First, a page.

As I’ve written in earlier posts, for Youngest Son, Dialectical Behavioral Therapy (DBT) is the therapy that has changed his world (and ours).  However, this type of therapy would not have been possible with him even a year ago.  It is really just this school year that he’s matured enough, and has become stable enough on his medications, that he WANTS to change the way he responds to things.  Because DBT emphasizes responsibility for one’s own “stuff,” it was able to move him into a place where he could work cognitively and truly “own” his response to the things that trigger him.  It is only in recognizing that he DOES have PTSD, and that there ARE things that trigger him, that he is able to grasp hold of those triggers and change his behavior.

There are a lot of other things we’ve tried, as well, including “out-crazying the crazy.”  (Which is fun!)  We’ve even used (gasp!) traditional parenting methods in our therapeutic approach.  Like any of the above, sometimes it works and sometimes it doesn’t.  In my experience, raising hurt kids is a very fluid enterprise.

I found a PDF which may be helpful to some.  It describes various therapy methods in very basic terms and is a good introduction to the world of therapy.  You can find it HERE.  It might serve as a conversation starter when talking to a potential therapist for your family.  There are also lists of questions to ask available on various blogs and websites.  One good list is HERE.

Documentary Brings Light to the Science of Love

thedarkmatteroflove Attachment can be one of the more challenging aspects of adopting a child from an institution. Often these children experience trauma, profound loss, and have severe difficulties bonding with their adoptive parents. The Dark Matter of Love, a soon-to-be-released documentary, captivatingly documents the struggles the Diaz family faces as they try to connect with their Russian adopted children and make their family whole. Director Sarah McCarthy takes viewers on a visually stunning journey that follows 11-year-old Masha, and 5-year-old twins Marcel and Vadim, as they transition into family life with Claudio and Cheryl Diaz and their biological 14 year old daughter, Cami.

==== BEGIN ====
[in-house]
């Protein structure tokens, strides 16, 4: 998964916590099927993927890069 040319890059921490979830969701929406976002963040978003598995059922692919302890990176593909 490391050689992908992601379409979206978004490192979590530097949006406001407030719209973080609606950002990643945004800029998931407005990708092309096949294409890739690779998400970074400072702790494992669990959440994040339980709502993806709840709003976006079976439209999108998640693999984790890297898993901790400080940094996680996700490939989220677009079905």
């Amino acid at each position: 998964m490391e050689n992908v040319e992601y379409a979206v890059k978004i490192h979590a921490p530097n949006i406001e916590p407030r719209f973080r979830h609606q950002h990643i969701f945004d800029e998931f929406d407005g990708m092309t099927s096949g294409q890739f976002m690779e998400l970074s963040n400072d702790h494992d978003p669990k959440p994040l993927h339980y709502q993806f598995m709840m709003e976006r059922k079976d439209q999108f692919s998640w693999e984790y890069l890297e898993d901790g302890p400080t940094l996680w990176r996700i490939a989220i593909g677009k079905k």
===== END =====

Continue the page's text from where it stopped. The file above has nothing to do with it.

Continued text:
Sourced:NCFA Blog

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Parenting Your Adopted Child Deerly

Admin_Magazine_Issue_January 2013_802_1 Deer flee in an instant when frightened. One second they are calmly grazing in the forest or meadow, and the next they are darting in every direction, seeking safety. This happens when there is no real threat, for example a branch falling, and also when there is a very real danger: such as a predator or hunter. Because a deer’s world consists of very real dangers, he is vigilant, constantly on "red alert."

Deer are always wary of their environment.

Traumatized adoptees are similar to deer. They quickly enter states of "freeze", "flight", or "fight", even when there is no visible threat or demand. This phenomenon stems from their early history of abuse, neglect, institutionalization and non-consistent caretakers.

The adoptee with a history of trauma enters into their new family with an overactive stress response system. The traumatic environment is stressful! The child must worry about whether or not he will eat, be fondled, be beaten and so on. The brain is consumed with survival. In this pre-adoptive environment of chaos, the brain over-develops in the areas of fear and anxiety.

The brain is user-dependent; the repetition of experiences strengthens the brain’s pathways. Thus, early experiences have disproportionate impact on how the brain will function for the individual’s lifetime. These adoptees, upon joining their family, will enter states of "flight" or "fight" easily and often when confronted in a manner that the brain perceives as threatening. This phenomenon doesn’t just go away with enough love or time. The brain’s pathways must be re-wired over time, with consistent and long term nurturing parenting.

While chronic abuse can result in the overactivation of the stress response system, neglect can result in other problems. Neglect means that the child’s physical and psychological needs go unmet. In order for the brain and thus, the child, to develop, he needs stimulation and acknowledgement. If these elements are not provided, the basic neural pathways that were ready to grow through experiences with care givers, withers and is less responsive. Overall, the child who isn’t nurtured, may not know how to have reciprocal, affectionate interactions. Again, the brain repeats what it learns. If all it learned is to be alone in a crib, then this is the pattern the formerly neglected son or daughter may re-play.

Certainly, the furthest thing from most adoptive parents’ minds, when accepting a child into their home, is thinking about how their new son or daughter’s brain is going to respond to their caring interactions and their discipline. Yet, today’s adoptive families need to understand some "brain basics." In essence, adoptive mothers and fathers want to learn to "parent deerly." Angry reactions and lengthy time-outs, remind a child’s brain of its abusive and neglectful past.